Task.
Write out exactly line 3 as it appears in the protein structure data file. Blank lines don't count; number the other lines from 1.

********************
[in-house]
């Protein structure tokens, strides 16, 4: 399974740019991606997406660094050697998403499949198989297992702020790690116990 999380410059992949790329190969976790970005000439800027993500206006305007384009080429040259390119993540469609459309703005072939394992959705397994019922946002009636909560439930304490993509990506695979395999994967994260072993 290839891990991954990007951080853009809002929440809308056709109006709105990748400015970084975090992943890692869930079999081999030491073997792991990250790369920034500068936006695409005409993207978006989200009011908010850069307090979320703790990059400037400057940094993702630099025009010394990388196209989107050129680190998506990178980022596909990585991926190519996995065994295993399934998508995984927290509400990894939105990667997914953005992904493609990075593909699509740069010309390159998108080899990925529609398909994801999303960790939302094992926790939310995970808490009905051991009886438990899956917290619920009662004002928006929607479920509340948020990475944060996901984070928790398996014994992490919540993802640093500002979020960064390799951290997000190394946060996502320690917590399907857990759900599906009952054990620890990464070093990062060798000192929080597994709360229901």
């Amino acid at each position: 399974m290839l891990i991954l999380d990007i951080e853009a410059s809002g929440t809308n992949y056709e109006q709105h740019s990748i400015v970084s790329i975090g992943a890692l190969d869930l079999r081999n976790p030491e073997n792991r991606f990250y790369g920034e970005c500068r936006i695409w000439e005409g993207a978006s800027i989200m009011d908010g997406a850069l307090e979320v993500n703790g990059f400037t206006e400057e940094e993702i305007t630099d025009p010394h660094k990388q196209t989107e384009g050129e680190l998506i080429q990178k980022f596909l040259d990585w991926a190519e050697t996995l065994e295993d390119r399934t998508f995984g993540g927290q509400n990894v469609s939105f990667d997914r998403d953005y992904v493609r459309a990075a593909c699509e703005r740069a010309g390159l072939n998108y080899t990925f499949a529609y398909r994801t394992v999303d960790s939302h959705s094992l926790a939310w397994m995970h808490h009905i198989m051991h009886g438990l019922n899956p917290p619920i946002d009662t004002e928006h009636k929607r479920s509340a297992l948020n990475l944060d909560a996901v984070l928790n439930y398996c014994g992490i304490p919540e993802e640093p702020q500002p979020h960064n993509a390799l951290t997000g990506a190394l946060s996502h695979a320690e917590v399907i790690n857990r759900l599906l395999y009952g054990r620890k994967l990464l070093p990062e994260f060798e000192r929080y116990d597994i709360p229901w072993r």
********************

């Amino acid at each position: 399974m290839l891990i991954l999380d990007i951080e853009a410059s809002g929440t809308n992949y056709e109006q709105h740019s990748i400015v970084s790329i975090g992943a890692l190969d869930l079999r081999n976790p030491e073997n792991r991606f990250y790369g920034e970005c500068r936006i695409w000439e005409g993207a978006s800027i989200m009011d908010g997406a850069l307090e979320v993500n703790g990059f400037t206006e400057e940094e993702i305007t630099d025009p010394h660094k990388q196209t989107e384009g050129e680190l998506i080429q990178k980022f596909l040259d990585w991926a190519e050697t996995l065994e295993d390119r399934t998508f995984g993540g927290q509400n990894v469609s939105f990667d997914r998403d953005y992904v493609r459309a990075a593909c699509e703005r740069a010309g390159l072939n998108y080899t990925f499949a529609y398909r994801t394992v999303d960790s939302h959705s094992l926790a939310w397994m995970h808490h009905i198989m051991h009886g438990l019922n899956p917290p619920i946002d009662t004002e928006h009636k929607r479920s509340a297992l948020n990475l944060d909560a996901v984070l928790n439930y398996c014994g992490i304490p919540e993802e640093p702020q500002p979020h960064n993509a390799l951290t997000g990506a190394l946060s996502h695979a320690e917590v399907i790690n857990r759900l599906l395999y009952g054990r620890k994967l990464l070093p990062e994260f060798e000192r929080y116990d597994i709360p229901w072993r």